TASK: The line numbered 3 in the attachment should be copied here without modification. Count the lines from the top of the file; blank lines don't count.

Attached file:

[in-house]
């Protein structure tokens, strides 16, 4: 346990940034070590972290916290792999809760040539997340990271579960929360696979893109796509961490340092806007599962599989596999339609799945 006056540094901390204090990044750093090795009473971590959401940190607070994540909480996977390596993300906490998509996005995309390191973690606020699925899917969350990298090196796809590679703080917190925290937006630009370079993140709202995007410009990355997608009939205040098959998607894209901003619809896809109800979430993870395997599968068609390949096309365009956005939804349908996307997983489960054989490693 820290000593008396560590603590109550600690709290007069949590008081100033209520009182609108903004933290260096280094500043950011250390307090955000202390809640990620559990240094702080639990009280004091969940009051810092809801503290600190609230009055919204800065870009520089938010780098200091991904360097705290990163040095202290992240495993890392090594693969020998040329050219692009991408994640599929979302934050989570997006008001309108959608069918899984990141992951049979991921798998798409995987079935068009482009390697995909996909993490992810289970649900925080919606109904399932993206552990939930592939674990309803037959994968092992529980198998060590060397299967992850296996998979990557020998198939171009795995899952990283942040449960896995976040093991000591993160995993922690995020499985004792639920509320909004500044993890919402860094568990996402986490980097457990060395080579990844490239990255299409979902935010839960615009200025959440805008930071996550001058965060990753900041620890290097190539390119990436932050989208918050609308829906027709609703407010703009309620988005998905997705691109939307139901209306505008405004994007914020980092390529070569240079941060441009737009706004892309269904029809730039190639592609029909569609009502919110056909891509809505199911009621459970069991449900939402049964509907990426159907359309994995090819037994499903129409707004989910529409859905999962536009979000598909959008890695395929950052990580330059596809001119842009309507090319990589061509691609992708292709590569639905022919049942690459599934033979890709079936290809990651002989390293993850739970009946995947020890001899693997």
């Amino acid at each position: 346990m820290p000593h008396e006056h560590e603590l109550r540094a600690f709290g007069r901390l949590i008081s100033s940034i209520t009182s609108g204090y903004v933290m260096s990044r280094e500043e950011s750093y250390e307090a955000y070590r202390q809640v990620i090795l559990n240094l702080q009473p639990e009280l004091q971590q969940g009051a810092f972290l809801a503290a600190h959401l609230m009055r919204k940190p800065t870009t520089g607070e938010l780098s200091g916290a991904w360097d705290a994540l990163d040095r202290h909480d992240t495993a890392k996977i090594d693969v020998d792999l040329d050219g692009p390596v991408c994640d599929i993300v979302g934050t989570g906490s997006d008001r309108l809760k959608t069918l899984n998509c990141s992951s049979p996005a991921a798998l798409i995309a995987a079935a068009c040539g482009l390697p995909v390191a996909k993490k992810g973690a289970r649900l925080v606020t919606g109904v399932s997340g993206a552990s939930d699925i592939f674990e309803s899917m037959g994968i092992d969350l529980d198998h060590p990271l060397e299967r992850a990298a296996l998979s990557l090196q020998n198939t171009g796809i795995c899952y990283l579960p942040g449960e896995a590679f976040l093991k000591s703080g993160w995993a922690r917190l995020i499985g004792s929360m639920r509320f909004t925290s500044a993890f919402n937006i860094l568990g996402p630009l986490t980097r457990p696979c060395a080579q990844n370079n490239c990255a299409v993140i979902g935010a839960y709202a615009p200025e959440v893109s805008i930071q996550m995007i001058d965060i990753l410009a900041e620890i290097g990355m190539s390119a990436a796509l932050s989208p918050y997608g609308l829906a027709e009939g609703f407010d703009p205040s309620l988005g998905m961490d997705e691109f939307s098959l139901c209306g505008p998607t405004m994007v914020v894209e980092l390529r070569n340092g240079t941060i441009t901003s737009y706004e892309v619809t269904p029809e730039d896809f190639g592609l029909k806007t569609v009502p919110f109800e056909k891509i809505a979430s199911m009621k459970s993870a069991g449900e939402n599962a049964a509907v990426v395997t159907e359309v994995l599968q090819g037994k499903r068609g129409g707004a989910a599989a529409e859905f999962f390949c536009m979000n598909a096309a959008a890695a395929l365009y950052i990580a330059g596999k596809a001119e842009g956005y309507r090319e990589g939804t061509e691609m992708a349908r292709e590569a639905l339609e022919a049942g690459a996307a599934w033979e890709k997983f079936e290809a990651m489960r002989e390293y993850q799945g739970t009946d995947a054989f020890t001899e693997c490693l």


């Amino acid at each position: 346990m820290p000593h008396e006056h560590e603590l109550r540094a600690f709290g007069r901390l949590i008081s100033s940034i209520t009182s609108g204090y903004v933290m260096s990044r280094e500043e950011s750093y250390e307090a955000y070590r202390q809640v990620i090795l559990n240094l702080q009473p639990e009280l004091q971590q969940g009051a810092f972290l809801a503290a600190h959401l609230m009055r919204k940190p800065t870009t520089g607070e938010l780098s200091g916290a991904w360097d705290a994540l990163d040095r202290h909480d992240t495993a890392k996977i090594d693969v020998d792999l040329d050219g692009p390596v991408c994640d599929i993300v979302g934050t989570g906490s997006d008001r309108l809760k959608t069918l899984n998509c990141s992951s049979p996005a991921a798998l798409i995309a995987a079935a068009c040539g482009l390697p995909v390191a996909k993490k992810g973690a289970r649900l925080v606020t919606g109904v399932s997340g993206a552990s939930d699925i592939f674990e309803s899917m037959g994968i092992d969350l529980d198998h060590p990271l060397e299967r992850a990298a296996l998979s990557l090196q020998n198939t171009g796809i795995c899952y990283l579960p942040g449960e896995a590679f976040l093991k000591s703080g993160w995993a922690r917190l995020i499985g004792s929360m639920r509320f909004t925290s500044a993890f919402n937006i860094l568990g996402p630009l986490t980097r457990p696979c060395a080579q990844n370079n490239c990255a299409v993140i979902g935010a839960y709202a615009p200025e959440v893109s805008i930071q996550m995007i001058d965060i990753l410009a900041e620890i290097g990355m190539s390119a990436a796509l932050s989208p918050y997608g609308l829906a027709e009939g609703f407010d703009p205040s309620l988005g998905m961490d997705e691109f939307s098959l139901c209306g505008p998607t405004m994007v914020v894209e980092l390529r070569n340092g240079t941060i441009t901003s737009y706004e892309v619809t269904p029809e730039d896809f190639g592609l029909k806007t569609v009502p919110f109800e056909k891509i809505a979430s199911m009621k459970s993870a069991g449900e939402n599962a049964a509907v990426v395997t159907e359309v994995l599968q090819g037994k499903r068609g129409g707004a989910a599989a529409e859905f999962f390949c536009m979000n598909a096309a959008a890695a395929l365009y950052i990580a330059g596999k596809a001119e842009g956005y309507r090319e990589g939804t061509e691609m992708a349908r292709e590569a639905l339609e022919a049942g690459a996307a599934w033979e890709k997983f079936e290809a990651m489960r002989e390293y993850q799945g739970t009946d995947a054989f020890t001899e693997c490693l």